back to article Brave telco giants kill threat of decent internet service in rural North Carolina

A rural community in North Carolina says it will have to pull the plug on its broadband service over fears it will no longer be protected by the FCC. The city council in Wilson, North Carolina has voted to disconnect local broadband service in the nearby community of Pinetops following the 6th Circuit Court's ruling that the …

  1. Chris G Silver badge

    Cooperate

    Why doesn't the Pinetops community operate a cooperative to buy out the municipal infrastructure and run the wifi themselves?

    1. ecofeco Silver badge

      Re: Cooperate

      That may very well be their next step.

      Or they have already researched this and the price to connect to the nearest back haul carrier was extortion and anti-competitive priced by same company cost too much.

    2. Fan of Mr. Obvious

      Re: Cooperate

      Sounds like a good suggestion, but "As of last November, the unemployment rate in Edgecombe County was 9 per cent, and median household income was $33,892" makes the proposition seem unlikely.

      My guess is the city will sell the infrastructure to Comcast (or similar) or a local startup.

      1. Doctor Syntax Silver badge

        Re: Cooperate

        'Sounds like a good suggestion, but "As of last November, the unemployment rate in Edgecombe County was 9 per cent, and median household income was $33,892" makes the proposition seem unlikely.'

        Chicken or egg?

  2. Alumoi

    Only in US

    So in the land of the free and home of the brave local communities are forbidden to look after, you know, the local communities?

    What's next? Local council can't provide water and sanitation?

    1. Rich 11 Silver badge

      Re: Only in US

      Gotta dig your own well, bubba.

    2. Jeroen Braamhaar

      Re: Only in US

      Regarding water: Flint, Michigan.

      Land of the Free ... to move someplace where bigcorps offer you services rather than sue your council to take it away. :(

      1. Anonymous Coward
        Pirate

        Re: Only in US

        "...to move someplace where bigcorps offer you services rather than sue your council to take it away."

        And where the hell might that be?

        Canada eh?

        1. Anonymous Coward
          Anonymous Coward

          Re: Only in US

          AC, "Canada eh?"

          We live in the forest, in Canada, and we have Fiber To The Home, a small miracle in itself. For complicated reasons involving niche channels not available on fiber, we still get our TV via satellite (not fiber).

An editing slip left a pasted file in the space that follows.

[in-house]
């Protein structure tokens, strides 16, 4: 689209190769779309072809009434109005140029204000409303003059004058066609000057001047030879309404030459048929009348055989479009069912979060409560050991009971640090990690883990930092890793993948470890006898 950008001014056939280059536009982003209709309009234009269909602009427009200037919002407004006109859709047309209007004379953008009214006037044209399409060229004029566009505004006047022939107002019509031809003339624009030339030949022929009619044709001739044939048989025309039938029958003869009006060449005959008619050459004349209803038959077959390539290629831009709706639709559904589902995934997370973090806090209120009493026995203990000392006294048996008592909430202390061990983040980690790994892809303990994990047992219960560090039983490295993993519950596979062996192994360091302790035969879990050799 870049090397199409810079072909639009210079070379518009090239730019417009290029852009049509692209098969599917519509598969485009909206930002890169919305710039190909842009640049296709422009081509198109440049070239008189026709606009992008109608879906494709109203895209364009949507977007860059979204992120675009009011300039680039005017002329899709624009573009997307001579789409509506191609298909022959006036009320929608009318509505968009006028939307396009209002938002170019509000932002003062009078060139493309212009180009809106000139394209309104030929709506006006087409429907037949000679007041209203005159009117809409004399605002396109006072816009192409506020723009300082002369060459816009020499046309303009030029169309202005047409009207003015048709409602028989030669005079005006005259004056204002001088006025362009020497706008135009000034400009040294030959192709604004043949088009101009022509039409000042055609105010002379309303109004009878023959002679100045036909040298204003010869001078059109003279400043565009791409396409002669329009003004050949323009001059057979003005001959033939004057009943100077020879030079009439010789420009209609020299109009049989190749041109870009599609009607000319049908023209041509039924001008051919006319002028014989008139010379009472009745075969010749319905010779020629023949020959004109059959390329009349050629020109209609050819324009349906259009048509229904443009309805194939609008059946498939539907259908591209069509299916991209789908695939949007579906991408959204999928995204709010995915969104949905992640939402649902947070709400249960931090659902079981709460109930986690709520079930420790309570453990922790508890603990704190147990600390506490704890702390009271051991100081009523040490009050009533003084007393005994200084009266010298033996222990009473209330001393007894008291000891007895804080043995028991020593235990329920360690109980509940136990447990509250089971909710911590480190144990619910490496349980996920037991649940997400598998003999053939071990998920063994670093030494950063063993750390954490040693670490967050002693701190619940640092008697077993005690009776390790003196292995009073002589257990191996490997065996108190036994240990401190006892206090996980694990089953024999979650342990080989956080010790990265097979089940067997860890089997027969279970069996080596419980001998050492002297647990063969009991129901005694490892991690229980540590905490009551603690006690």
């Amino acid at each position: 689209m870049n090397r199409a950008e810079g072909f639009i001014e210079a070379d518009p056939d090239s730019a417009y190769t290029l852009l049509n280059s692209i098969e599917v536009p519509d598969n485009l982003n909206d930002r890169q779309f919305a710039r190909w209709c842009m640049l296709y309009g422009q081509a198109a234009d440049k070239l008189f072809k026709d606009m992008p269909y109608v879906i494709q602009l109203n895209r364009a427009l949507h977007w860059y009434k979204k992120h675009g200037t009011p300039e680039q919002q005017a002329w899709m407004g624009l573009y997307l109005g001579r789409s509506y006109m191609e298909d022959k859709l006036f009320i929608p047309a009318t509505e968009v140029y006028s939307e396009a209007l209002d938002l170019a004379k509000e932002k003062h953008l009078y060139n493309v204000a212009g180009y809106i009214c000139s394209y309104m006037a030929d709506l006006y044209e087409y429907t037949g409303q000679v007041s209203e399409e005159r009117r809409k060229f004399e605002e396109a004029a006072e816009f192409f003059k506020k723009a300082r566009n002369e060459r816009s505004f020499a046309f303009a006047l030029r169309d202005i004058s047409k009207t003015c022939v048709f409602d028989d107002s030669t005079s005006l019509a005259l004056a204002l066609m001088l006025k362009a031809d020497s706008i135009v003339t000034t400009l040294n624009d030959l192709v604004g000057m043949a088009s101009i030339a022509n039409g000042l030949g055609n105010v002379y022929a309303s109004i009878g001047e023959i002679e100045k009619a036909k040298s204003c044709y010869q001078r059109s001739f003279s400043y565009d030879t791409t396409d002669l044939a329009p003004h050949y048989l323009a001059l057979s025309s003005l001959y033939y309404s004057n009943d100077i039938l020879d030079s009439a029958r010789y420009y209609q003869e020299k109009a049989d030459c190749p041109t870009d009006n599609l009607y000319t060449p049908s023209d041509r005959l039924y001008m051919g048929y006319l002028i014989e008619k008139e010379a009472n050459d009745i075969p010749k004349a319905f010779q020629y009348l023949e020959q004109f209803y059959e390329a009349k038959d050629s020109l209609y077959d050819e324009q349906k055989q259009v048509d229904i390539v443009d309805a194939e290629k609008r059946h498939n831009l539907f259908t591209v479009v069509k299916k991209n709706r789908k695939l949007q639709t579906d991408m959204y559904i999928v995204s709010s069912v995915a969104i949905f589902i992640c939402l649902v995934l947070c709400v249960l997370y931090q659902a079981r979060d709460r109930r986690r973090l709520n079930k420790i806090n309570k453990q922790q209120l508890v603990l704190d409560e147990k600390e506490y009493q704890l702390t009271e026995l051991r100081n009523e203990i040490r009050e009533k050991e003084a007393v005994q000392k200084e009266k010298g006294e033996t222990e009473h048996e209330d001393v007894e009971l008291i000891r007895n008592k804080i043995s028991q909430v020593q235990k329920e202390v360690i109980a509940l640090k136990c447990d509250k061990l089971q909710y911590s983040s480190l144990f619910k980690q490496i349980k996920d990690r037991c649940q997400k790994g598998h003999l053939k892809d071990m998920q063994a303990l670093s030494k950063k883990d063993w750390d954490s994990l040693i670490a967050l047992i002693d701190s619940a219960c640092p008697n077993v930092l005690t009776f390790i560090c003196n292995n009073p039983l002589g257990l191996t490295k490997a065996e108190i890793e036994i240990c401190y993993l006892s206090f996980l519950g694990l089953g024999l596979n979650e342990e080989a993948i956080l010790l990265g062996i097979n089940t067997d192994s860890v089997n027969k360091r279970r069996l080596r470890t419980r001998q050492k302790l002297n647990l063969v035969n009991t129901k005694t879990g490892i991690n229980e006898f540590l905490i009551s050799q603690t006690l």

Telephone and Internet (200 Mbps) service was getting up to $142 per month, with regular price increases every few months.

          So I've just had a Fiber TV PVR added to the service. Now have the 'triple play' of telephone, Internet, and now TV. Just $129 per month (cheaper). Speed goes up to 300 Mbps (faster). Price locked in for two years (better).

          The Fiber TV PVR just sits in my basement. It's not even connected to a TV. It just sits there saving me money and making the Internet 50% faster. Crazy idiotic marketing folks.

          We still get our TV from satellite.

      2. StudeJeff

        Re: Only in US

        The water in Flint, Michigan is supplied by the government.

        I live in a semi rural area in North Carolina, have solid, high speed internet, reliable electricity and good water, all provided by private companies.

    3. goldcd

      Socialism!!

      Both Pepsi and Coke, proud american institutions supply water.

      There's already choice and the intervention of a local government is destroying the free market, with their "all you can drink" offering.

      1. Solmyr ibn Wali Barad

        Re: Socialism!!

        "Both Pepsi and Coke, proud american institutions supply water."

        Pah. Everyone knows that Brawndo is better than water. It's got Electrolytes!

    4. ecofeco Silver badge

      Re: Only in US

      Cuz community is really just gawdamm commie-nism. You can tell because it's got "commune" in the root of the word!

      Jesus commanded that all true believers should have a free market and no damn gubmint enter, inter, interfe, no messing with business!

      Cuz gubmint is what's forcing business owners to hire illegals who take our jobs!

      And guns! And abortions!

    5. ecofeco Silver badge

      Re: Only in US

      What's next? Local council can't provide water and sanitation?